New Zealand, the land of Maoris, mountains, sheep and of course of Kiwis, this cross between the English and the Ozzies of which there is only 3.5 million. I just couldn't visit Australia without seeing New Zealand any more than I could roam this part of the world without sampling the famed South Pacific Islands! So I came and spent a most pleasant month here.
|Lonely Planet CIA nz|
Auckland, the economic center of gravity of the North Island (seen from Devonport across the bay), looked very much like any canadian city of the same size. There was none of the obvious culture shock I had experienced in the exotic Pacific islands but there were more subtle differences worth exploring. Here I had the luck of being invited for dinner by the parents of a backpacker I had met in Kenya in 1995. That gave me a good start in discovering Kiwis.
Backpacking is widespread and very well organised in New Zealand, there are youth hostels everywhere filled not only by tourists but also by Kiwis who love to explore their island. Almost two dozen backpackers hostels can be found in Auckland and its suburbs. For 11US$ per night, I stayed in the huge Auckland Central Backpackers which had six floors and space for 300 hostellers. The place had everything a traveller could possibly wish, kitchens, a video room, a rooftop cafe and bar, and a backpacker oriented travel agency. I found it very convenient but somewhat impersonal. This remarkable place was right in the center of the city close to Auckland harbour shown here.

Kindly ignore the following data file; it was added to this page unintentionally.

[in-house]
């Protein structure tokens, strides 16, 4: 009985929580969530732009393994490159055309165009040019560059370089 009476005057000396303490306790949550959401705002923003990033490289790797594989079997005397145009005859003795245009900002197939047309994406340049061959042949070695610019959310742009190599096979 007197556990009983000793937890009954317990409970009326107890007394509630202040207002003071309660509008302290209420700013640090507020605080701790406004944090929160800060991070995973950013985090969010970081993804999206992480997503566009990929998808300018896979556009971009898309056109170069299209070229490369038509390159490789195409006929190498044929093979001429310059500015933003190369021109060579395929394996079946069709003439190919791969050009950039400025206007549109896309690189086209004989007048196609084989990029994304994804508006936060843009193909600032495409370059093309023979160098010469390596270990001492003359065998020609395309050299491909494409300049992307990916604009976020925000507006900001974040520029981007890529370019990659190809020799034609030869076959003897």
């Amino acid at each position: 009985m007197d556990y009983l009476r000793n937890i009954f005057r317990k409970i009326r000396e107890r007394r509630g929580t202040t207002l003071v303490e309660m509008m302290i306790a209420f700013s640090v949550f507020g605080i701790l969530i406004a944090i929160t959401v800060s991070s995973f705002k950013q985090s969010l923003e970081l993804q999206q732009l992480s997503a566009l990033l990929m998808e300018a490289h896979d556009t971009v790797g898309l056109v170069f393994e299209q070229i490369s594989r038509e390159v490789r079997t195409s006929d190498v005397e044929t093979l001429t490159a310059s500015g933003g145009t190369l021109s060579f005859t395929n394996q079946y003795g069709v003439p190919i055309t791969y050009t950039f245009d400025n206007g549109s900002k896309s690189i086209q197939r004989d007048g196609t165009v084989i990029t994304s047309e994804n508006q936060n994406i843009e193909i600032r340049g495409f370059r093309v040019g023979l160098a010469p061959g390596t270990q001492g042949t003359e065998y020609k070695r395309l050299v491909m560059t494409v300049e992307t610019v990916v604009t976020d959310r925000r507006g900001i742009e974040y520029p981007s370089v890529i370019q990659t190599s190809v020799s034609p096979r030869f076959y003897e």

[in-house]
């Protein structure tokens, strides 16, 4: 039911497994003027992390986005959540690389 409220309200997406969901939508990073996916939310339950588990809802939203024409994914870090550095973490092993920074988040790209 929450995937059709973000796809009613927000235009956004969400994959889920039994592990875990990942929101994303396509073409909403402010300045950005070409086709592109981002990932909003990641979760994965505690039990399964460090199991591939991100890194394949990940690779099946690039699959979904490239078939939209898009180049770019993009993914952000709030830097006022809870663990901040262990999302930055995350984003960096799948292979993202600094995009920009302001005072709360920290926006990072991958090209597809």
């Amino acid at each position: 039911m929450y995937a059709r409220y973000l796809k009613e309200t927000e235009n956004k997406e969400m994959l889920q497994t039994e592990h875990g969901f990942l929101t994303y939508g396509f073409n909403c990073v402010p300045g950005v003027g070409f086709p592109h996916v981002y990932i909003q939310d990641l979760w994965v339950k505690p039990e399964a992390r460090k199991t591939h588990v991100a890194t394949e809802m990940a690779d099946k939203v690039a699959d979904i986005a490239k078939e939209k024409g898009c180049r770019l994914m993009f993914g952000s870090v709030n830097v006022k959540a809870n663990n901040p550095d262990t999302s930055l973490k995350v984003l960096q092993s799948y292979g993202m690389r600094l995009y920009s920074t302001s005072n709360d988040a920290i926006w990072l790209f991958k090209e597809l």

Auckland has a lot to offer. The Auckland Museum features an extensive display on Maori history, culture and artifacts, it even presents a very interesting Maori dance show. The city also has a great art gallery, fine parks, busy markets and some beaches. Here we see an imaginative street show; two dancers weaving about in silver air ducts in a mini mall in the city center.
The very English Christchurch is the largest city of the less populated South Island. For a small city of 300 000, it has more than its share of museums, galleries and other public attractions including a ancient but well restored tramway line that runs by this big arts and handicrafts center housed in the beautiful old buildings of the former Canterbury University.